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  1. Darla says:

    I would be so ashamed if my state was on this list. I don’t know what is wrong with people, I really don’t.

  2. Skyblue says:

    My state is on the list and it is shameful.

  3. Skyblue says:

    My state is on the list and it is shameful.

  4. Asking for a friend says:

    I think this is mostly symbolic, and it’s unlikely to have a fiscal impact on those states – out of state travel was/is difficult to have approved for most state employees. But it’s definitely a statement worth making.

    • EnormousCoat says:

      It is. NYS did this when NC first passed its bathroom bill. This legislation is hateful and does nothing it restrict people’s access to healthcare and equal opportunity. Of course that’s the point. To degrade, to demean, to be cruel. And progressive states should take stands, even symbolic ones, against these state efforts. And really, they are running their own economies. These are not states where people will want to live because the quality of life is so poor. The NC and TX legislatures will likely flip blue in the near term because of all the transplants but then they will need to undue all this mess. The Dems really need to focus on retaking the states and running good candidates who can flip districts. Republicans don’t want to govern; they want to fight culture wars and regress to a time when only white men had rights.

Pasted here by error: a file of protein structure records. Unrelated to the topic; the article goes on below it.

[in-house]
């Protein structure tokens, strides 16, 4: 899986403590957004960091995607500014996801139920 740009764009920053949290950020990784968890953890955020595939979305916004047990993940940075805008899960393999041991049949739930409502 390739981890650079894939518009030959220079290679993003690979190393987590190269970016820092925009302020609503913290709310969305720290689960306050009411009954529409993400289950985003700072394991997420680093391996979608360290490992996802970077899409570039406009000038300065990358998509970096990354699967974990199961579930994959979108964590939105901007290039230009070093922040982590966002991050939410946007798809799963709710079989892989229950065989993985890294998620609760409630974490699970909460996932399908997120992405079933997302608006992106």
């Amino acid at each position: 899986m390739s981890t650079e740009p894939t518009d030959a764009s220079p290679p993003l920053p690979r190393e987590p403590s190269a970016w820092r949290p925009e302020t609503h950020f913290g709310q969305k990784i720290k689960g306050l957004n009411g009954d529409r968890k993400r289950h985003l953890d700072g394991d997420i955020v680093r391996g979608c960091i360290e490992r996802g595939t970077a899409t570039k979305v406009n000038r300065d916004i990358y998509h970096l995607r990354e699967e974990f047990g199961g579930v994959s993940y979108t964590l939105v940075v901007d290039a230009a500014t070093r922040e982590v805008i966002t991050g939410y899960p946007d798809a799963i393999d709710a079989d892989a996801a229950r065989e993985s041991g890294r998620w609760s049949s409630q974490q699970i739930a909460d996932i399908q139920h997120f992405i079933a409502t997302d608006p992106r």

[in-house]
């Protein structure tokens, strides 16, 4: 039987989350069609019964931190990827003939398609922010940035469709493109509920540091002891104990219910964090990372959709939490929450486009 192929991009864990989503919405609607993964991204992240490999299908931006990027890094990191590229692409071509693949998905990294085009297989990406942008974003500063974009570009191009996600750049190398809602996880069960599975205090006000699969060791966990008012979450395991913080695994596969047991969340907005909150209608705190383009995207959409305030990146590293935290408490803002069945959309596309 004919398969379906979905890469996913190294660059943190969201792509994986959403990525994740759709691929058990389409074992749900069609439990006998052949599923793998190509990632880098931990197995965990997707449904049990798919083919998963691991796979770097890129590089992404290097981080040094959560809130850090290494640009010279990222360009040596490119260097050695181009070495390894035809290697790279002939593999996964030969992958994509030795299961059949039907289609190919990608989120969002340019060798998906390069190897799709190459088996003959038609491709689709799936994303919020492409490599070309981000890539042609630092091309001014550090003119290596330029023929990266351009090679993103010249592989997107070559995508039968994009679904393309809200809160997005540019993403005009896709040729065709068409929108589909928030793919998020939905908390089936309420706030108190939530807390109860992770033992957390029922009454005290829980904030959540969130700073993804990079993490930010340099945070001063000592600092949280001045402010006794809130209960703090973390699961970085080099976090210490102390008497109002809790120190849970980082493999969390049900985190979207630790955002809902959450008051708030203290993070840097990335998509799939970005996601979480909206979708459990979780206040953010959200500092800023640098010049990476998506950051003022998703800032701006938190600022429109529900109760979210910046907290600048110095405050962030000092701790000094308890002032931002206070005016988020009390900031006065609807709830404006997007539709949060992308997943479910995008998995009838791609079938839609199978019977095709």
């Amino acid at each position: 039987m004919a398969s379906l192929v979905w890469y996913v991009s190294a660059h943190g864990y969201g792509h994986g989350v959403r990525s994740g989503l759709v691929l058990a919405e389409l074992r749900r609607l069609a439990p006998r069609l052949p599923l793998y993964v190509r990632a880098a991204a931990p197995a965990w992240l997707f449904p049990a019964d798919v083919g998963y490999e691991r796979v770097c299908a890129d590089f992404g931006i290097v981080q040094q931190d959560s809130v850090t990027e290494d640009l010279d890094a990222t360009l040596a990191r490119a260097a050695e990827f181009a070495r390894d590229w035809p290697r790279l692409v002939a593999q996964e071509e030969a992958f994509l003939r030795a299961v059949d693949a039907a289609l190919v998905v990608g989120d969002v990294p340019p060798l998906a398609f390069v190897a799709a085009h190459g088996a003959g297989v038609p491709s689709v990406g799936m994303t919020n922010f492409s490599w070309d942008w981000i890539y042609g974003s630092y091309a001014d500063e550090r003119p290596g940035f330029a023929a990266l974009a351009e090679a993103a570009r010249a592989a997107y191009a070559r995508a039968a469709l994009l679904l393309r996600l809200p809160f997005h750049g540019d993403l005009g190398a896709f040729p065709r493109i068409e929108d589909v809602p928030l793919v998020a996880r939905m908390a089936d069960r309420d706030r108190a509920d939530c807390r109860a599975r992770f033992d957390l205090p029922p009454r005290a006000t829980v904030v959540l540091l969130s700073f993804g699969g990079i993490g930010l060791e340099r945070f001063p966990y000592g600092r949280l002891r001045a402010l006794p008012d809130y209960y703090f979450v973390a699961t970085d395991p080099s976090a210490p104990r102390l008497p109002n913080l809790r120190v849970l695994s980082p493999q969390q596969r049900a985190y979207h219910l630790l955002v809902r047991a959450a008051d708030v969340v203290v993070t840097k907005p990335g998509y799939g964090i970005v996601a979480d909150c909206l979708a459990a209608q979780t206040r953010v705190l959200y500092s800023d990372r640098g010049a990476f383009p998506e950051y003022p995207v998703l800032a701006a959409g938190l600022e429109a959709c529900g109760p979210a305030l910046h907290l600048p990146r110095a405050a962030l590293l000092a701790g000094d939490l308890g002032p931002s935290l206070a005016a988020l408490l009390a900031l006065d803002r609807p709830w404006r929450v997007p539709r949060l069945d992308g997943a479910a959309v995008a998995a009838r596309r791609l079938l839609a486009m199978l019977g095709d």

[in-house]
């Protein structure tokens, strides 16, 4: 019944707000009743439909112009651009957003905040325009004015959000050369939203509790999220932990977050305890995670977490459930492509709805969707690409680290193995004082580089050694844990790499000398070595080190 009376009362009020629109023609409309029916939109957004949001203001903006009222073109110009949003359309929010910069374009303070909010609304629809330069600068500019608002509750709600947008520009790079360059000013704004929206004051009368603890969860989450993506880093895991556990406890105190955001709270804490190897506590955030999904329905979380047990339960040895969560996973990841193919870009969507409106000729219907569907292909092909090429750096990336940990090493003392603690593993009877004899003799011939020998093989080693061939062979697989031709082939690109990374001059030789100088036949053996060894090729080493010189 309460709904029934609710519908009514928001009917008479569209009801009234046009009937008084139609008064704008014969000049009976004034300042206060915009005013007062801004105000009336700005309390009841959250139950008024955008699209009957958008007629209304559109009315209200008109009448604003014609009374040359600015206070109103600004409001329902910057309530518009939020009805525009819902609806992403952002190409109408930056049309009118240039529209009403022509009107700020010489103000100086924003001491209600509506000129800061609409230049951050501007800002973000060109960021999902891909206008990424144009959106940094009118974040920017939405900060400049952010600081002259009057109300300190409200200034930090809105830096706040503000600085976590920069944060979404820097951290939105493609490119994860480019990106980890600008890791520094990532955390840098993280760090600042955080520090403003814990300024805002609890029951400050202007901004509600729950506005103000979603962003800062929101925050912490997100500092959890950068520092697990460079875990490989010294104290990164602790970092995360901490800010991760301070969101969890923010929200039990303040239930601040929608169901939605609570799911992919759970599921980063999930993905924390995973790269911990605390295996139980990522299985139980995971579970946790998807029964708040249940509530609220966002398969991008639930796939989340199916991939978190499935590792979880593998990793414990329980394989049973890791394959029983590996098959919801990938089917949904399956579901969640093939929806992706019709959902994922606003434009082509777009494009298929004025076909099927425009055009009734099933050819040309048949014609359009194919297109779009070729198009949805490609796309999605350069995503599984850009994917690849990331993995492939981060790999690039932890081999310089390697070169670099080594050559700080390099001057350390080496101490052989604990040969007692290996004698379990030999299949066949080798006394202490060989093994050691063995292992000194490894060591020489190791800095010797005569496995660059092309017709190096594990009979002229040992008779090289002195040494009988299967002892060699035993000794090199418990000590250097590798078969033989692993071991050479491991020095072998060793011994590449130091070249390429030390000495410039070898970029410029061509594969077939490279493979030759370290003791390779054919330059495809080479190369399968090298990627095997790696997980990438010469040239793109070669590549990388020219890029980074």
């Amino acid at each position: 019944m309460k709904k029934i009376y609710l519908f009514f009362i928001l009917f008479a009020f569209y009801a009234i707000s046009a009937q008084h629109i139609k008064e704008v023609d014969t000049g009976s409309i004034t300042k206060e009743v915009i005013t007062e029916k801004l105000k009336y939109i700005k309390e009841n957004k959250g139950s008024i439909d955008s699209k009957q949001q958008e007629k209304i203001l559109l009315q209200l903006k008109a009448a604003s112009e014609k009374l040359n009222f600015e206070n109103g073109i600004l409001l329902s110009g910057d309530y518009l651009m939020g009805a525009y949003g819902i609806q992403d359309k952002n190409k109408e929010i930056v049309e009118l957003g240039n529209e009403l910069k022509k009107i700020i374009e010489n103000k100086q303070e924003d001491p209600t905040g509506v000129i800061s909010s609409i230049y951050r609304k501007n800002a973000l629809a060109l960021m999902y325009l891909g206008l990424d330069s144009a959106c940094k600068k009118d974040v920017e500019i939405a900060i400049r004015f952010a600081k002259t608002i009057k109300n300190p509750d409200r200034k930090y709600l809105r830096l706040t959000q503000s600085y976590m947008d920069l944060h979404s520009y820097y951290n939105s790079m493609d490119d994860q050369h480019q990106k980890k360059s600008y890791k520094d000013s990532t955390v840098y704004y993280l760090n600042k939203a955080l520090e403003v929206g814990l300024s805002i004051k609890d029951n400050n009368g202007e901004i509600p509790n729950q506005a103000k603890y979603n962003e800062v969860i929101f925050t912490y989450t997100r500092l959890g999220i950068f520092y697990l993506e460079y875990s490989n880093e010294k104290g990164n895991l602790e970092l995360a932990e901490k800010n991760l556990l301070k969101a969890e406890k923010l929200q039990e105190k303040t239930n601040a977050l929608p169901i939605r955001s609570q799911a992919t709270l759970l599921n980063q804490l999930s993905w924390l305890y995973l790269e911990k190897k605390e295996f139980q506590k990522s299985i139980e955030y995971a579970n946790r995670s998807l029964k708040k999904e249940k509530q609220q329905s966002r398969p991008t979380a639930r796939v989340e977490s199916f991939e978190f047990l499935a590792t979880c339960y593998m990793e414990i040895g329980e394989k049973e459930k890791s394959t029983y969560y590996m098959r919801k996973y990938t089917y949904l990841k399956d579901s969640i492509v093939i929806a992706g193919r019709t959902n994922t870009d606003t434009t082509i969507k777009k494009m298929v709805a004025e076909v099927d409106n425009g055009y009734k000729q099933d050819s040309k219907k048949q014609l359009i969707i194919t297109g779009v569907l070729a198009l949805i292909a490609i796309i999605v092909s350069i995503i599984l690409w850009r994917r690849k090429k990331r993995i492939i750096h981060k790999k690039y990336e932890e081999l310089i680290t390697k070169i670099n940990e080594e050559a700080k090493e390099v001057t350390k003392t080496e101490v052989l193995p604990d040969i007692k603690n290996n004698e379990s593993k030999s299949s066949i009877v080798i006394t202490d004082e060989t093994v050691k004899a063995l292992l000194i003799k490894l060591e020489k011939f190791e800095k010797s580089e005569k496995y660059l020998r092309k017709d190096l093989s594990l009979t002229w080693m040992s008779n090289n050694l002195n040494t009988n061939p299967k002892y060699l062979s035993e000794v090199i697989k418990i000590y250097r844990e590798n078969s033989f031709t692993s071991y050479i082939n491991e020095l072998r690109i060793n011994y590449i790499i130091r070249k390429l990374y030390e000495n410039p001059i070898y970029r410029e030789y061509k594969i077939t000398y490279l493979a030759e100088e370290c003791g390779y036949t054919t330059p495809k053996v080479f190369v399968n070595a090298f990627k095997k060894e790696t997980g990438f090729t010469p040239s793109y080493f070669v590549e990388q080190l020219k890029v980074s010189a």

• BothSidesNow says: